By Reem Saleh at Dubai International Film Festival
Director: Haifa Al-Mansour
Stars: Reem Abdullah, Waad Mohammed and Abdullrahman Al Gohani
Duration: 98 min
After opening at the 69th Venice Film Festival, Haifa Al Mansour’s ‘Wadjda’ comes home to the GCC for its MENA premier at the Dubai International Film Festival (DIFF).
‘Wadjda’ received the only gala screening for a film in competition at DIFF, leaving skeptics wondering about its preferential treatment, the motivation of which is because ‘Wadjda’ is the Kingdom’s first feature film and the compelling work of female director Haifa Al-Mansour.
Fortunately, neither the festival nor the director needed to defend themselves as the film exceeded all expectations. I now appreciate the Khaleeji pride accompanying the film that’s marking a new chapter in the history of cinema from the Gulf.
Shot entirely in Saudi Arabia, the film follows 12-year-old rebellious Wadjda, a young girl saving money to buy a bicycle in a country where females are not allowed to ride. Throughout her charming journey, we are introduced to the different nuances of the conservative traditions, in a constructive, self-evaluative context.
However, although the film’s main stories primarily revolve around women, ‘Wadjda’ does not leave you with a one-dimensional perception of a purely feminist picture. On the contrary, its genuine approach shows Al-Mansour is fond of her country and reflects a common sentiment, echoing amongst most women.
For the first time, life inside Saudi homes is revealed with finesse that only a good script can achieve. It is not the usual portrait of female Arab/Khaleeji victimization that we are so used to seeing on screen; rather, it is a comprehensive and non-judgmental reading of the Kingdom’s society, through the director and her character’s eyes.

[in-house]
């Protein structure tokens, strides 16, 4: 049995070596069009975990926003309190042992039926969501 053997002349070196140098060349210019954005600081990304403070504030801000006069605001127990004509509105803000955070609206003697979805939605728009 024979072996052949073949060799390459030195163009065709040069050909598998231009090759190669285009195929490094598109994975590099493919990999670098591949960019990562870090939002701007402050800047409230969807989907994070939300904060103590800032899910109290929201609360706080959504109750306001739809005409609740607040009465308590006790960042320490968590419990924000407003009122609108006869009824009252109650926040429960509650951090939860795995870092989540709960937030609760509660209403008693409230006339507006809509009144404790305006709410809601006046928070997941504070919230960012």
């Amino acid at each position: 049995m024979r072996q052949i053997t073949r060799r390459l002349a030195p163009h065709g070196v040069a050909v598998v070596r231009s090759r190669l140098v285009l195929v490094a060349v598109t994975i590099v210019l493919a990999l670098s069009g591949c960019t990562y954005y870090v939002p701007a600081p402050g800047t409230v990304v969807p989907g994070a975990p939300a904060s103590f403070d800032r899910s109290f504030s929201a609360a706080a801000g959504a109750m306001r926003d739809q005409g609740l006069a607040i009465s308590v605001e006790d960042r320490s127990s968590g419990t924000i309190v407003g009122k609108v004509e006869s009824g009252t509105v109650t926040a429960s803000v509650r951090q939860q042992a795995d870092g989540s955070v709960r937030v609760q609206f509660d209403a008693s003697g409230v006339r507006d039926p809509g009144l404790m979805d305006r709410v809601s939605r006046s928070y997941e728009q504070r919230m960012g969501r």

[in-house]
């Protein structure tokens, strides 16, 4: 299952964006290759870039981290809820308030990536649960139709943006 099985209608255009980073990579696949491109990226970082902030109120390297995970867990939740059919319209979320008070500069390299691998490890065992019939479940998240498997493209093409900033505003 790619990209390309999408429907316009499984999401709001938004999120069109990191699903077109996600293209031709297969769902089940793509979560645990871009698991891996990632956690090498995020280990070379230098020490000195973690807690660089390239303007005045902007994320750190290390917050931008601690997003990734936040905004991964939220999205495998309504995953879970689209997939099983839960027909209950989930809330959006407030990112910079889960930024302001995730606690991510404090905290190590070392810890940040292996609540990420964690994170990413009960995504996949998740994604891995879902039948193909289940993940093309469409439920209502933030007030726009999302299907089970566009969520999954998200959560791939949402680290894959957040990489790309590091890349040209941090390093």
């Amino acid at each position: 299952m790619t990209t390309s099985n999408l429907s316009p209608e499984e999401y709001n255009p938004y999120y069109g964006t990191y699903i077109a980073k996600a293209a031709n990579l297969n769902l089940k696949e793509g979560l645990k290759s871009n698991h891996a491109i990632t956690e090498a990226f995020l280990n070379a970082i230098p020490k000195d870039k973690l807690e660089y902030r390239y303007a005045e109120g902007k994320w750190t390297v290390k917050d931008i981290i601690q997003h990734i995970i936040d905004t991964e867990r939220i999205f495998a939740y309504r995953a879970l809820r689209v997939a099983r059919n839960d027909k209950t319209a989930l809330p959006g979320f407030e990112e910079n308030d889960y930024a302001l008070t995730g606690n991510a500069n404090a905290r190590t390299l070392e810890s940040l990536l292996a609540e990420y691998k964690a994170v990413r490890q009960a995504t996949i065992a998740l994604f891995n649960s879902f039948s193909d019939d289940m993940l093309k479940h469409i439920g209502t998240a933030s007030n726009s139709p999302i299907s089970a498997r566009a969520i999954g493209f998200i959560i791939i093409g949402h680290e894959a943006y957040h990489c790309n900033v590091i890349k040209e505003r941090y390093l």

The different roles portrayed include Wadjda’s mother, who is unable to bear more children and her husband’s potential second marriage. The spouse himself is revealed as a hard-working man and loving father, pressured to have a son to carry his name, because women are not accounted for in the family tree.
Another remarkable representation is Ms. Hissa, the school principal, played by the talented Saudi filmmaker and actress Ahd, who recently received an award for her courageous film ‘Sanctity’ at the Doha Tribeca Film Festival (DTFF). Hissa is absorbed into a social system that over the years has developed into a second nature fed by assumptions. Even her lines are delivered in an emotionless manner, like a robot with an automated response system. Hissa and Wadjda are similar; one is a free-spirited young lady, and the other, a reflection of her future persona if boundaries are not challenged.
Al-Mansour combined symbols from within the social order she knows so well, and took her time (5 years) in developing an impressive script. Detailed information on relationships, education and personal aspirations are presented with fewer but powerful words. A vivid example is Wadjda reciting verses from the holy Koran on the distorted interpretation of what people blindly believe to be the ultimate truth when, in fact, it is nothing but an illusion. In the film, Wadjda is just reciting for the sake of a school competition, but the verses disclosed Al-Mansour’s motivation in making this film. She is attempting to speak to her society through what they believe in the most—the words of God.
A brilliant start to what is hopefully a burgeoning future for Saudi film, ‘Wadjda’ combines all positive elements of filmmaking, from script to acting with craft and attention to figurative details. The result is a fascinating journey into the heart of a society no one was able to penetrate from a unique and personal angle until now.